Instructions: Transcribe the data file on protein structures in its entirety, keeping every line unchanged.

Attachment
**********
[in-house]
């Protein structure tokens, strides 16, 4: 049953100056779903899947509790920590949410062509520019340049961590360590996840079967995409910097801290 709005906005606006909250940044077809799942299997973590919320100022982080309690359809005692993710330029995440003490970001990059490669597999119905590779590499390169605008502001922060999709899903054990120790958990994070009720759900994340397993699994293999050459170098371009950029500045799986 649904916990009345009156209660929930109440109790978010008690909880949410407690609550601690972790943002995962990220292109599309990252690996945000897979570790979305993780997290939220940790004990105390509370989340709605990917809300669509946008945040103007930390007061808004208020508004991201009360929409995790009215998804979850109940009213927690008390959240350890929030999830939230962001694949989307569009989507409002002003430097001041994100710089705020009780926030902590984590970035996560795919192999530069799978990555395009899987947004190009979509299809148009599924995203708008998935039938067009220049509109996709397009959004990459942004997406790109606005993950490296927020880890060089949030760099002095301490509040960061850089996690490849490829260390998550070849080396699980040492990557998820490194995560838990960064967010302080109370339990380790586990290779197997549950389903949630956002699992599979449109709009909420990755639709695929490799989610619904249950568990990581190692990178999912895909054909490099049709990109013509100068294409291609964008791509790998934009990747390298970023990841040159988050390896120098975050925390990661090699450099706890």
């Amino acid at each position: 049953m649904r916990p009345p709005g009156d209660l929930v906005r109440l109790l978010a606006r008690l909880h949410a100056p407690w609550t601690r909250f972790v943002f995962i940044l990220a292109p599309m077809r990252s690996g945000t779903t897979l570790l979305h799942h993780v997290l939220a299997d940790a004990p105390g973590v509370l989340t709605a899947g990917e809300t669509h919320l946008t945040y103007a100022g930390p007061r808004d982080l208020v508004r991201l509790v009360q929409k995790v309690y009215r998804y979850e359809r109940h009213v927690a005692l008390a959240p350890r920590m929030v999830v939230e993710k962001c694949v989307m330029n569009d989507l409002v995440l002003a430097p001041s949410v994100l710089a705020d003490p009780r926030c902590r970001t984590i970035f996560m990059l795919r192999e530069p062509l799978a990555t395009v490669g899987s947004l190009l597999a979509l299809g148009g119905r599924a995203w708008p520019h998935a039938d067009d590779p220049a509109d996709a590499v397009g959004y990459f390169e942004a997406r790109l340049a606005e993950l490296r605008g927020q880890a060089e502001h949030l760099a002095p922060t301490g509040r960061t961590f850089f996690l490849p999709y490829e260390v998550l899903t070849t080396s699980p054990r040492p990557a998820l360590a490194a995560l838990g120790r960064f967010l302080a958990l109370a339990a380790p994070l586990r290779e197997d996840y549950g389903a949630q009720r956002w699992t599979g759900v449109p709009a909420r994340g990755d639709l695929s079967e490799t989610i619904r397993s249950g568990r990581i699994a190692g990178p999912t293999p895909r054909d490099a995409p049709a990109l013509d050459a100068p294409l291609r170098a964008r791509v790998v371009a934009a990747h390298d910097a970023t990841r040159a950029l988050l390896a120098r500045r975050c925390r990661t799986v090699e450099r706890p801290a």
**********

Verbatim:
[in-house]
């Protein structure tokens, strides 16, 4: 049953100056779903899947509790920590949410062509520019340049961590360590996840079967995409910097801290 709005906005606006909250940044077809799942299997973590919320100022982080309690359809005692993710330029995440003490970001990059490669597999119905590779590499390169605008502001922060999709899903054990120790958990994070009720759900994340397993699994293999050459170098371009950029500045799986 649904916990009345009156209660929930109440109790978010008690909880949410407690609550601690972790943002995962990220292109599309990252690996945000897979570790979305993780997290939220940790004990105390509370989340709605990917809300669509946008945040103007930390007061808004208020508004991201009360929409995790009215998804979850109940009213927690008390959240350890929030999830939230962001694949989307569009989507409002002003430097001041994100710089705020009780926030902590984590970035996560795919192999530069799978990555395009899987947004190009979509299809148009599924995203708008998935039938067009220049509109996709397009959004990459942004997406790109606005993950490296927020880890060089949030760099002095301490509040960061850089996690490849490829260390998550070849080396699980040492990557998820490194995560838990960064967010302080109370339990380790586990290779197997549950389903949630956002699992599979449109709009909420990755639709695929490799989610619904249950568990990581190692990178999912895909054909490099049709990109013509100068294409291609964008791509790998934009990747390298970023990841040159988050390896120098975050925390990661090699450099706890």
């Amino acid at each position: 049953m649904r916990p009345p709005g009156d209660l929930v906005r109440l109790l978010a606006r008690l909880h949410a100056p407690w609550t601690r909250f972790v943002f995962i940044l990220a292109p599309m077809r990252s690996g945000t779903t897979l570790l979305h799942h993780v997290l939220a299997d940790a004990p105390g973590v509370l989340t709605a899947g990917e809300t669509h919320l946008t945040y103007a100022g930390p007061r808004d982080l208020v508004r991201l509790v009360q929409k995790v309690y009215r998804y979850e359809r109940h009213v927690a005692l008390a959240p350890r920590m929030v999830v939230e993710k962001c694949v989307m330029n569009d989507l409002v995440l002003a430097p001041s949410v994100l710089a705020d003490p009780r926030c902590r970001t984590i970035f996560m990059l795919r192999e530069p062509l799978a990555t395009v490669g899987s947004l190009l597999a979509l299809g148009g119905r599924a995203w708008p520019h998935a039938d067009d590779p220049a509109d996709a590499v397009g959004y990459f390169e942004a997406r790109l340049a606005e993950l490296r605008g927020q880890a060089e502001h949030l760099a002095p922060t301490g509040r960061t961590f850089f996690l490849p999709y490829e260390v998550l899903t070849t080396s699980p054990r040492p990557a998820l360590a490194a995560l838990g120790r960064f967010l302080a958990l109370a339990a380790p994070l586990r290779e197997d996840y549950g389903a949630q009720r956002w699992t599979g759900v449109p709009a909420r994340g990755d639709l695929s079967e490799t989610i619904r397993s249950g568990r990581i699994a190692g990178p999912t293999p895909r054909d490099a995409p049709a990109l013509d050459a100068p294409l291609r170098a964008r791509v790998v371009a934009a990747h390298d910097a970023t990841r040159a950029l988050l390896a120098r500045r975050c925390r990661t799986v090699e450099r706890p801290a």